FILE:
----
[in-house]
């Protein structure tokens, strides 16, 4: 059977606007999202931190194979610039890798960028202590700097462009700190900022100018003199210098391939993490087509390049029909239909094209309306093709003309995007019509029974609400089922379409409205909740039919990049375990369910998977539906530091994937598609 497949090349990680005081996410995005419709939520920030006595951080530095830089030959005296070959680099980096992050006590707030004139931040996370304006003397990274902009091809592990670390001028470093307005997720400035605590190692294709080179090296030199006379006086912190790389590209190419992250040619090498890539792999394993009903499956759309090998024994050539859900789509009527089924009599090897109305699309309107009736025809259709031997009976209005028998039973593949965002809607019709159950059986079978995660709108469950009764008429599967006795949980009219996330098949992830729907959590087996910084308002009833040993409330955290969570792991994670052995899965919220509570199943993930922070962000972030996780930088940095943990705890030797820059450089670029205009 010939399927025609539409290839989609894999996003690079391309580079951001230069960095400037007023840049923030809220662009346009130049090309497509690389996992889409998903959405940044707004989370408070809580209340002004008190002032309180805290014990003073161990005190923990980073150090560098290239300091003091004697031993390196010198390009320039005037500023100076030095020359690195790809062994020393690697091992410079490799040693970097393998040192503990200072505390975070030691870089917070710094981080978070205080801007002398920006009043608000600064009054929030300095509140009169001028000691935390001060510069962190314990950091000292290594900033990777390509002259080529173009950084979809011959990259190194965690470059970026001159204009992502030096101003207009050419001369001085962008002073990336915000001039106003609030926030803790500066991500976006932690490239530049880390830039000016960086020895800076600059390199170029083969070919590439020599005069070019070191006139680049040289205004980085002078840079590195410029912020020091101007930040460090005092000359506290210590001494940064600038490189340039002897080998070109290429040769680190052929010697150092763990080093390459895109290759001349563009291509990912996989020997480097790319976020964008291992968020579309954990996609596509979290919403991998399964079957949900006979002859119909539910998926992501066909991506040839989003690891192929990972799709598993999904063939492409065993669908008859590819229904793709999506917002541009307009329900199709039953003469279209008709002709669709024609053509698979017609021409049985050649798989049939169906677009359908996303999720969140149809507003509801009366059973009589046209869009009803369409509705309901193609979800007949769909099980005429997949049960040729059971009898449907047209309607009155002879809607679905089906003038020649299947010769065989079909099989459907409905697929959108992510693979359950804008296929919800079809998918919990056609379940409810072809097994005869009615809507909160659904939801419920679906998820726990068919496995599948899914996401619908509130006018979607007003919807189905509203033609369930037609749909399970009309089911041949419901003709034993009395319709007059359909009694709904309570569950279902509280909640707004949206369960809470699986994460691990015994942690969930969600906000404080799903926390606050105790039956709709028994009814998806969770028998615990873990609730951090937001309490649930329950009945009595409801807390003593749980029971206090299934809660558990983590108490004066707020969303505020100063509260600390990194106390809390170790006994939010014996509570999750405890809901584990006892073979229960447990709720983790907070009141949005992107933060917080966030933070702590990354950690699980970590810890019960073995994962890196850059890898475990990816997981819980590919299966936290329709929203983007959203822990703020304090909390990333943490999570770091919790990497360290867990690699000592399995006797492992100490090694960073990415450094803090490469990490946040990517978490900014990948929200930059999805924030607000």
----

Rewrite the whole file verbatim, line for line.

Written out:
[in-house]
């Protein structure tokens, strides 16, 4: 059977606007999202931190194979610039890798960028202590700097462009700190900022100018003199210098391939993490087509390049029909239909094209309306093709003309995007019509029974609400089922379409409205909740039919990049375990369910998977539906530091994937598609 497949090349990680005081996410995005419709939520920030006595951080530095830089030959005296070959680099980096992050006590707030004139931040996370304006003397990274902009091809592990670390001028470093307005997720400035605590190692294709080179090296030199006379006086912190790389590209190419992250040619090498890539792999394993009903499956759309090998024994050539859900789509009527089924009599090897109305699309309107009736025809259709031997009976209005028998039973593949965002809607019709159950059986079978995660709108469950009764008429599967006795949980009219996330098949992830729907959590087996910084308002009833040993409330955290969570792991994670052995899965919220509570199943993930922070962000972030996780930088940095943990705890030797820059450089670029205009 010939399927025609539409290839989609894999996003690079391309580079951001230069960095400037007023840049923030809220662009346009130049090309497509690389996992889409998903959405940044707004989370408070809580209340002004008190002032309180805290014990003073161990005190923990980073150090560098290239300091003091004697031993390196010198390009320039005037500023100076030095020359690195790809062994020393690697091992410079490799040693970097393998040192503990200072505390975070030691870089917070710094981080978070205080801007002398920006009043608000600064009054929030300095509140009169001028000691935390001060510069962190314990950091000292290594900033990777390509002259080529173009950084979809011959990259190194965690470059970026001159204009992502030096101003207009050419001369001085962008002073990336915000001039106003609030926030803790500066991500976006932690490239530049880390830039000016960086020895800076600059390199170029083969070919590439020599005069070019070191006139680049040289205004980085002078840079590195410029912020020091101007930040460090005092000359506290210590001494940064600038490189340039002897080998070109290429040769680190052929010697150092763990080093390459895109290759001349563009291509990912996989020997480097790319976020964008291992968020579309954990996609596509979290919403991998399964079957949900006979002859119909539910998926992501066909991506040839989003690891192929990972799709598993999904063939492409065993669908008859590819229904793709999506917002541009307009329900199709039953003469279209008709002709669709024609053509698979017609021409049985050649798989049939169906677009359908996303999720969140149809507003509801009366059973009589046209869009009803369409509705309901193609979800007949769909099980005429997949049960040729059971009898449907047209309607009155002879809607679905089906003038020649299947010769065989079909099989459907409905697929959108992510693979359950804008296929919800079809998918919990056609379940409810072809097994005869009615809507909160659904939801419920679906998820726990068919496995599948899914996401619908509130006018979607007003919807189905509203033609369930037609749909399970009309089911041949419901003709034993009395319709007059359909009694709904309570569950279902509280909640707004949206369960809470699986994460691990015994942690969930969600906000404080799903926390606050105790039956709709028994009814998806969770028998615990873990609730951090937001309490649930329950009945009595409801807390003593749980029971206090299934809660558990983590108490004066707020969303505020100063509260600390990194106390809390170790006994939010014996509570999750405890809901584990006892073979229960447990709720983790907070009141949005992107933060917080966030933070702590990354950690699980970590810890019960073995994962890196850059890898475990990816997981819980590919299966936290329709929203983007959203822990703020304090909390990333943490999570770091919790990497360290867990690699000592399995006797492992100490090694960073990415450094803090490469990490946040990517978490900014990948929200930059999805924030607000």